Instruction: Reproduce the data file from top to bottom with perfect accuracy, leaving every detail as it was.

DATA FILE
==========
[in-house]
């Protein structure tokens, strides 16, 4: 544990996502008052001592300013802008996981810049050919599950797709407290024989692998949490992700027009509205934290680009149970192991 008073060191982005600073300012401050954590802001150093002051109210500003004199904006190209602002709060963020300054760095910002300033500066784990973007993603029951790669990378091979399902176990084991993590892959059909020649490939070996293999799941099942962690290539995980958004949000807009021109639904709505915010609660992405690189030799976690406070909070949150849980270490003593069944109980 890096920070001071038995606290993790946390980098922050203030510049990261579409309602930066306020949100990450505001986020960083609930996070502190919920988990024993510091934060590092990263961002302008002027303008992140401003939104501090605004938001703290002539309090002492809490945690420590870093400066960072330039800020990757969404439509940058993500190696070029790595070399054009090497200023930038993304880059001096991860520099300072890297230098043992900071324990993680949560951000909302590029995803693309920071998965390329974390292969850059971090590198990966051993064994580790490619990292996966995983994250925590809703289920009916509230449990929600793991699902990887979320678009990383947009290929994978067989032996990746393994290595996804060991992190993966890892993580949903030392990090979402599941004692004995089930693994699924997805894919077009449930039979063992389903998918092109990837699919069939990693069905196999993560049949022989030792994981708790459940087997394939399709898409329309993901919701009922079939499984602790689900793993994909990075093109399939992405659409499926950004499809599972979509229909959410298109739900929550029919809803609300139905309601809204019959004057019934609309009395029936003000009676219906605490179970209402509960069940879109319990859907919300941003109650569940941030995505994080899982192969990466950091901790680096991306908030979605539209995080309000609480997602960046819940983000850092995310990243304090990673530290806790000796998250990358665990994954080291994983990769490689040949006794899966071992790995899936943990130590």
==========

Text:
[in-house]
């Protein structure tokens, strides 16, 4: 544990996502008052001592300013802008996981810049050919599950797709407290024989692998949490992700027009509205934290680009149970192991 008073060191982005600073300012401050954590802001150093002051109210500003004199904006190209602002709060963020300054760095910002300033500066784990973007993603029951790669990378091979399902176990084991993590892959059909020649490939070996293999799941099942962690290539995980958004949000807009021109639904709505915010609660992405690189030799976690406070909070949150849980270490003593069944109980 890096920070001071038995606290993790946390980098922050203030510049990261579409309602930066306020949100990450505001986020960083609930996070502190919920988990024993510091934060590092990263961002302008002027303008992140401003939104501090605004938001703290002539309090002492809490945690420590870093400066960072330039800020990757969404439509940058993500190696070029790595070399054009090497200023930038993304880059001096991860520099300072890297230098043992900071324990993680949560951000909302590029995803693309920071998965390329974390292969850059971090590198990966051993064994580790490619990292996966995983994250925590809703289920009916509230449990929600793991699902990887979320678009990383947009290929994978067989032996990746393994290595996804060991992190993966890892993580949903030392990090979402599941004692004995089930693994699924997805894919077009449930039979063992389903998918092109990837699919069939990693069905196999993560049949022989030792994981708790459940087997394939399709898409329309993901919701009922079939499984602790689900793993994909990075093109399939992405659409499926950004499809599972979509229909959410298109739900929550029919809803609300139905309601809204019959004057019934609309009395029936003000009676219906605490179970209402509960069940879109319990859907919300941003109650569940941030995505994080899982192969990466950091901790680096991306908030979605539209995080309000609480997602960046819940983000850092995310990243304090990673530290806790000796998250990358665990994954080291994983990769490689040949006794899966071992790995899936943990130590």